book.seasonal.JewishThe Seasonal Jewish Kitchen: A Fresh Take on Tradition 
by Amelia Saltsman
(Sterling Epicure) ©2015 ($29.95)

With her recently published The Seasonal Jewish Kitchen: A Fresh Take on Tradition , Amelia Saltsman, the award-winning author of The Santa Monica Farmers' Market Cookbook: Seasonal Foods, Simple Recipes, and Stories from the Market and Farm (2007), tackles a big challenge.

As she revisits the concept of Jewish food, she takes the reader far beyond Eastern European classics, deli meats and kugel to an exciting world of diverse ethnicities and flavors that showcase the global nature of Jewish identities and cuisine, from the Middle East to Europe, California, and farther afield, from Irak (you can’t miss the Lemon Zengoula: Iraqi Funnel Cakes) and Syria to Israel, Morocco, Tunisia, and Yemen.

Inspired by the farm-to-table movement, her 150 recipes of traditional and contemporary Jewish cooking appeal to modern thinking and modern cooking with today’s focus on seasonality and sustainability. 
Guided by the Jewish lunar calendar, Ms. Saltsman divides the book into six micro-seasons that highlight the deep connection of Jewish traditions to the year’s natural cycles.

Amelia draws on her own rich food history to bring you a warmly personal cookbook filled with soul-satisfying spins on beloved classics and bold new dishes. From her Iraqi grandmother’skitchri—red lentils melted into rice with garlic slow-cooked to sweetness—to four-ingredientGolden Borscht with Buttermilk and Fresh Gingerand vibrantBlood Orange and Olive Oil Polenta Upside-Down Cake, Amelia’s game-changing approach is sure to win over a new generation of cooks.

You’ll find naturally vegan dishes, Middle Eastern fare like TunisianLemon Rind Salad with Harissa; and new ways to use Old-World ingredients in recipes such as  Duck and White Beans with Gribenes—buckwheat, home-cured herring, andgribenes or Roasted Carrot and Sweet Potato Tzimmes, in fresh, modern meals.

Whether you’re Jewish or not, observant or not, Ashkenazic or Sephardic, this culinary journey through the Diaspora which is becoming trendy in restaurant menus from coast to coast is Jewish cooking at its best.

As she writes in her book: “I couldn’t resist sharing a recipe and one of Staci’s enticing photos with you fromThe Seasonal Jewish Kitchen, brand new in bookstores this week!Shakshuka, quick, hearty comfort food for Israelis, Moroccans, Tunisians, and Yemenites, is having a great big moment. Well-deserved for sure, but why now? No idea, other than to say it’s about time — and, in my humble opinion, that mine is the onlyshakshukarecipe you’ll ever need!

Great for brunch or supper with a cold beer,shakshukais basically eggs poached in a spicy tomato sauce. The term comes from either the Hebrew verb “to shake,” as one does to a pan over a hot stove, or from Arabic slang for a mixture or stew. Call it the Israeli equivalent of huevos rancheros.  All my Israeli cousins have their own versions, from heating a jar of pre-made sauce to cook the eggs in to taking the time to simmer a homemadesalade cuite, a “cooked salad” of reduced tomatoes and spices known in Morocco asmatboucha. (You can find my matboucha recipe in the book or here on NOURISH Evolution.)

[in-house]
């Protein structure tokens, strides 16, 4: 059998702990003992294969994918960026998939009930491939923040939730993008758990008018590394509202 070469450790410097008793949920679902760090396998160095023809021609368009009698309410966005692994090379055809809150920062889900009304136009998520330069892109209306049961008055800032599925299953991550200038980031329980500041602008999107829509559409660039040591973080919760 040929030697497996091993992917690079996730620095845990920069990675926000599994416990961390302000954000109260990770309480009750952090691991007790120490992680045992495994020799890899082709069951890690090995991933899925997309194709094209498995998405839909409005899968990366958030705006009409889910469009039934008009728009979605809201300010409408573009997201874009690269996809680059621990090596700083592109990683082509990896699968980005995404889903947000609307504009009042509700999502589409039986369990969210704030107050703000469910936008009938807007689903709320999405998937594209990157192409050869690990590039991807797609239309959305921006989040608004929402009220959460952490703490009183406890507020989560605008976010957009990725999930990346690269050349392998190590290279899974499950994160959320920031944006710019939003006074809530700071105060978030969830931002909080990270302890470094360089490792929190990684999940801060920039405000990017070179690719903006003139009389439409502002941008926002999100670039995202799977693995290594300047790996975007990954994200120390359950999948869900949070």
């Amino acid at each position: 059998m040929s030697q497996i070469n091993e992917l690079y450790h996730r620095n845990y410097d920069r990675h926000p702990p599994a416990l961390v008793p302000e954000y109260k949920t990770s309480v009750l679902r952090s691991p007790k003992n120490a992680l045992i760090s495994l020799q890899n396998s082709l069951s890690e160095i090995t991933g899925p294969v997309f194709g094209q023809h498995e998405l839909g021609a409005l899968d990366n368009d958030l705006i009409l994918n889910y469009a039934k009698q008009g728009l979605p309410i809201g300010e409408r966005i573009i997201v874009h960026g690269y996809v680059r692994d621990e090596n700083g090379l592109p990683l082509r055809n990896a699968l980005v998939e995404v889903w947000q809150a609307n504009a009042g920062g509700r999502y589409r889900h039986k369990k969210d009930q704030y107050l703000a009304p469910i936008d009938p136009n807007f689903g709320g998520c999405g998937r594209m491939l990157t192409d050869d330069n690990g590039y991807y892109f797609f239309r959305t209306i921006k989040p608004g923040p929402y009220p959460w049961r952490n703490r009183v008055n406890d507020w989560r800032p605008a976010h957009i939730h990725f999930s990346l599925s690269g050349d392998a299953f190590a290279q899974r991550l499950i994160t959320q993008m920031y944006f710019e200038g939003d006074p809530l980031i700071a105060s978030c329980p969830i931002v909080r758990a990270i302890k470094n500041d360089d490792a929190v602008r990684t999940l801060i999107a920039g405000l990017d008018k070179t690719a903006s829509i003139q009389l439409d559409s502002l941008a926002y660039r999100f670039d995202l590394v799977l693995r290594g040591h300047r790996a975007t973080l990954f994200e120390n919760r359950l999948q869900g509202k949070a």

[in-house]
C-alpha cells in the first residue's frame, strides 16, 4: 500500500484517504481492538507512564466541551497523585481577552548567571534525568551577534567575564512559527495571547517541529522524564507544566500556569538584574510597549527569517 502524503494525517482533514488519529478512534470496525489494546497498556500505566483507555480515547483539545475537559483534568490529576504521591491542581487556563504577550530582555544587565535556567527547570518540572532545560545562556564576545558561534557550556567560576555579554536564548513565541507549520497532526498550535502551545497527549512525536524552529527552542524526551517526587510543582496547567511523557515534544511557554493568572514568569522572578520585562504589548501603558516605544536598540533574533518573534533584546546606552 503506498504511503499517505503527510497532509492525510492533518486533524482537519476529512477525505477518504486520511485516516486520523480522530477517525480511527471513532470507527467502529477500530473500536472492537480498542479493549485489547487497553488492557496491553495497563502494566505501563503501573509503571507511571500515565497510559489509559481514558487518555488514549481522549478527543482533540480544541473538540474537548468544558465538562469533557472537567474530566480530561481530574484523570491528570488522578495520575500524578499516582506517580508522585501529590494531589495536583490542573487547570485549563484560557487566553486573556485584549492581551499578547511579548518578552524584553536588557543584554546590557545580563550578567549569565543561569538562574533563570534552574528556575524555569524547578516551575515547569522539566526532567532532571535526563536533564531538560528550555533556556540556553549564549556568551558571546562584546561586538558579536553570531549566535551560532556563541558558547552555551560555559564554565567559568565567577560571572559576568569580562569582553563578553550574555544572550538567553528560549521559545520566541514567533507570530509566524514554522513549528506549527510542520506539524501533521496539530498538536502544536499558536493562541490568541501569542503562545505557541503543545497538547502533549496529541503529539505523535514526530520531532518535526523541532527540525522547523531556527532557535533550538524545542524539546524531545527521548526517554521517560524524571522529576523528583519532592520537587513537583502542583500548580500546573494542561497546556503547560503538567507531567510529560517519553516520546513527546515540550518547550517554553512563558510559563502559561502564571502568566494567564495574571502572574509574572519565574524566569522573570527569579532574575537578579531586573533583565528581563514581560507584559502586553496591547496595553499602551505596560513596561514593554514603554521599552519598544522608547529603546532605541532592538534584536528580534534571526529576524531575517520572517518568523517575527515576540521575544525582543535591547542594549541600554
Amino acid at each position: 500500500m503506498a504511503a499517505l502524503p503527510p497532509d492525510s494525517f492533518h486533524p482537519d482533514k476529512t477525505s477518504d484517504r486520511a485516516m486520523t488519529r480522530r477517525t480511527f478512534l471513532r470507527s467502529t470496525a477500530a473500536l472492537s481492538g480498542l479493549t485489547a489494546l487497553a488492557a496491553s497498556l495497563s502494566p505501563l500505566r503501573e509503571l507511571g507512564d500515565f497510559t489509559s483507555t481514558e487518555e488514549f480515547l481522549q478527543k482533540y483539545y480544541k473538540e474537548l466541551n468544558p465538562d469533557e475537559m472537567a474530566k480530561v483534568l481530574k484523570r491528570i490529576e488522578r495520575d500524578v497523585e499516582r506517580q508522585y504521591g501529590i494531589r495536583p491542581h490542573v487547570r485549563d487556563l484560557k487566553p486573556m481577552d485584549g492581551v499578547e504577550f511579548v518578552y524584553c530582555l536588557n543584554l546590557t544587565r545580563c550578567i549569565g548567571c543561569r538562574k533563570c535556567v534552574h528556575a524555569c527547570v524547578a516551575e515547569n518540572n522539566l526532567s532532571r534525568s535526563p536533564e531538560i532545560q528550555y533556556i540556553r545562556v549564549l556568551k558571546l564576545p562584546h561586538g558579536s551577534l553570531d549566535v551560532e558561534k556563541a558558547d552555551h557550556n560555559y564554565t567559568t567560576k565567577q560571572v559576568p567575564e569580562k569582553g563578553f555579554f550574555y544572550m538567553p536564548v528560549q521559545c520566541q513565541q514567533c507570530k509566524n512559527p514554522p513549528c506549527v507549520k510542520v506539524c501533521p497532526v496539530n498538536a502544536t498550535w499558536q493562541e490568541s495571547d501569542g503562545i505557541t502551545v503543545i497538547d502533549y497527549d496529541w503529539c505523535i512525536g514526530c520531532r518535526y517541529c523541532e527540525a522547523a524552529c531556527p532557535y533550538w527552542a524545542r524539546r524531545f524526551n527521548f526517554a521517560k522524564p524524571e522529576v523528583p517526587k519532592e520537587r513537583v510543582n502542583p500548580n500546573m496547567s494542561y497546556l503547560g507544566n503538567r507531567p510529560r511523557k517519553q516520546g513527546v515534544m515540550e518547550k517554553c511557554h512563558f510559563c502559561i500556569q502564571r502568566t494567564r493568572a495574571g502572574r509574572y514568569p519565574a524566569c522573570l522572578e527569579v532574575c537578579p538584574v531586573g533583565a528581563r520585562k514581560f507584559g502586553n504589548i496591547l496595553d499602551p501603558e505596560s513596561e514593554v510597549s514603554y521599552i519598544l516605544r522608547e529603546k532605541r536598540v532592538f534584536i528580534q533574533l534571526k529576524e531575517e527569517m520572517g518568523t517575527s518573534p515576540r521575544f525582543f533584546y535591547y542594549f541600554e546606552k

Makes 6 servings

2 cups Matboucha
2 tablespoons extra-virgin olive oil
6 eggs
Kosher or sea salt (optional)
Generous handful of chopped fresh Italian parsley
Thickly sliced country bread, toasted, or pita bread


In a 12-inch skillet, thin the Matboucha with water to the consistency of thick spaghetti sauce. Add the olive oil and set over medium heat. When the sauce is bubbling, reduce the heat to medium-low.

Using the back of a large spoon, make an indentation in the sauce at the 12 o’clock position. Crack an egg into the depression. Repeat with remaining eggs, spacing them evenly in the pan. Cook until the eggs are set to your liking, about 7 minutes for over easy. Cover the pan to hasten cooking, especially if you like your eggs more well-done.

Season the eggs with salt, if desired, and shower the parsley over all. Serve directly from the pan into shallow individual bowls, accompanied by labneh and bread or pita.

FromThe Seasonal Jewish Kitchen: A Fresh Take on Traditionby Amelia Saltsman (Sterling Epicure) ©2015


Amelia Saltsman is the award-winning author of The Santa Monica Farmers' Market Cookbook: Seasonal Foods, Simple Recipes, and Stories from the Market and Farm. In 2006, Amelia founded Blenheim Press in order to produce her first book. Described by Alice Waters as "an amazing resource" and by Deborah Madison in the book's foreword as "a seamless work," The Santa Monica Farmers' Market Cookbook tells the story of passionate, small California growers and their extraordinary crops, and is a great market guide and cookbook. The book has received numerous awards including the Santa Monica Library 2008 Green Prize for Sustainable Literature and the Writers' Digest Grand Prize for Self-Published Books.

FromThe Seasonal Jewish Kitchen: A Fresh Take on Traditionby Amelia Saltsman (Sterling Epicure) ©2015